Sunday, February 25, 2007

English and French in Kiboga

Teaching at the school is an incredible experience! My french class is senior 1 students (which is grade 7 for us) Most of them are around 13 years old, but they range up to 20 years. There are roughly 60 students in the class (lots of marking!) The students love learning french and are starting to use it outside of class - it took them a while to get used to my teaching style! They are not used to participation, or any activities that involve anything other than listening to lectures. We have been playing games in french, did presentations and even took a step into some group work (which took a while for them to understand) The other students peak through the windows wondering why on earth students in a class are laughing! The students love the warmth and attention - a few of them have taken me back to their homes to meet their families, it was such an honour! So far we have done numbers, greetings and introductions; the other day, they used everything they have learned so far and put it together in a short play. I was able to video one of the groups on my camera which they thought was hilarious!

The english class I teach is for senior 4s (grade 10) The first class I had them take out a piece of paper and write down 5 things they wanted to work on in the class - they thought I was crazy! The older students are just as wonderful and like all kids tried to push my boundaries a little when I first started - they soon learned that they couldn't. I've been able to pull a little goal setting and readings on peace and compassion into the class which has been great. They did a paragraph on their dreams and then a few came to the front of the class to read it out loud. The other teachers were peaking through the office windows to see what was going on!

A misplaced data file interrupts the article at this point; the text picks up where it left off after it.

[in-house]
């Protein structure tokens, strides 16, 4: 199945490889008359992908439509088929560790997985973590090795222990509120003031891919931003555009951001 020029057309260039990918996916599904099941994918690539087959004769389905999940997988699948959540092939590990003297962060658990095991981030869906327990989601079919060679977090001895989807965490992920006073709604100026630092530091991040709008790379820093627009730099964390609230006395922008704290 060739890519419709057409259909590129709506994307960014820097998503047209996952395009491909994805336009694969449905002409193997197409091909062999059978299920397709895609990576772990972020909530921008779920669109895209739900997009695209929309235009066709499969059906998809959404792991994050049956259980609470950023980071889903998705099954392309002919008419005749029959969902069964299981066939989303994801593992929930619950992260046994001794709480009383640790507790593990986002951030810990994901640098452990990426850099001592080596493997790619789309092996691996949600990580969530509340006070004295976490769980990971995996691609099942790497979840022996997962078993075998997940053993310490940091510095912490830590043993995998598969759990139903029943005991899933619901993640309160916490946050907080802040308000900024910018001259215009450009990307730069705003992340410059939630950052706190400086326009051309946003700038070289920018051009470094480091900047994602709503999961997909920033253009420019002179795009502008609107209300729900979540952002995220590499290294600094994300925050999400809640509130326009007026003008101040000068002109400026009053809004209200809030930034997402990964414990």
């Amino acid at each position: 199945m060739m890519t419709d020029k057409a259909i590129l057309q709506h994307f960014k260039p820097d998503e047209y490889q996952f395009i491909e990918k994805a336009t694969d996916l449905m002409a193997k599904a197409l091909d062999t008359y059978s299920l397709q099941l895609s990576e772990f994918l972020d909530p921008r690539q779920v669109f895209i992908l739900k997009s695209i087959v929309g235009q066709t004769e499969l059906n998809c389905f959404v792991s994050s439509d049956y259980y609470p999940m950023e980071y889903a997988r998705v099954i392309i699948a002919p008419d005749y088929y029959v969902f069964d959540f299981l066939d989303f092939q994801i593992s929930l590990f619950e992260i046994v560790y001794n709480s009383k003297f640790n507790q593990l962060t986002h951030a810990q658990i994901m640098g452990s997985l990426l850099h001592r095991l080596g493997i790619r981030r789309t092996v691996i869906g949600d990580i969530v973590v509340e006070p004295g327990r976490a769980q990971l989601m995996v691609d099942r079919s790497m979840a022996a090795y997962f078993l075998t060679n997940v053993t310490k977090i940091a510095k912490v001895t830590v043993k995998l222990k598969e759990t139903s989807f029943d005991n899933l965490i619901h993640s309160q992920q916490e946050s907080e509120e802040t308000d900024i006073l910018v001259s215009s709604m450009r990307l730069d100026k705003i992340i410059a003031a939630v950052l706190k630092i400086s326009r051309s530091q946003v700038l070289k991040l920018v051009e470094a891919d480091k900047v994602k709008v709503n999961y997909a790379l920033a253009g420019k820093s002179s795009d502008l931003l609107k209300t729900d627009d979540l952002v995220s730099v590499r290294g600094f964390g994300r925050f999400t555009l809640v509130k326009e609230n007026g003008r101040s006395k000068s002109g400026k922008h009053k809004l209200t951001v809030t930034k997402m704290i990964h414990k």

The students at the school have nothing. I've begun to connect with quite a few and really feel as though I have a handful of children! It is normal for students to leave mid-class due to stomach aches, headaches (there is no water at the school to drink, so we are using funding money to set up a water system), malaria - there are many very sick children! A lot of the children at the school are orphans - many came from Rwanda during the genocide: a lot of the students have missing arms and legs, stab wounds and parts of their bodies that have been burned. They are very inquisitive, gentle and warm. As I make my way through the school grounds in the morning, there is always a path of students to welcome me with "goodmorning madame" The students and teachers are full of love and compassion for each other - you can feel the heart energy when you enter the property.

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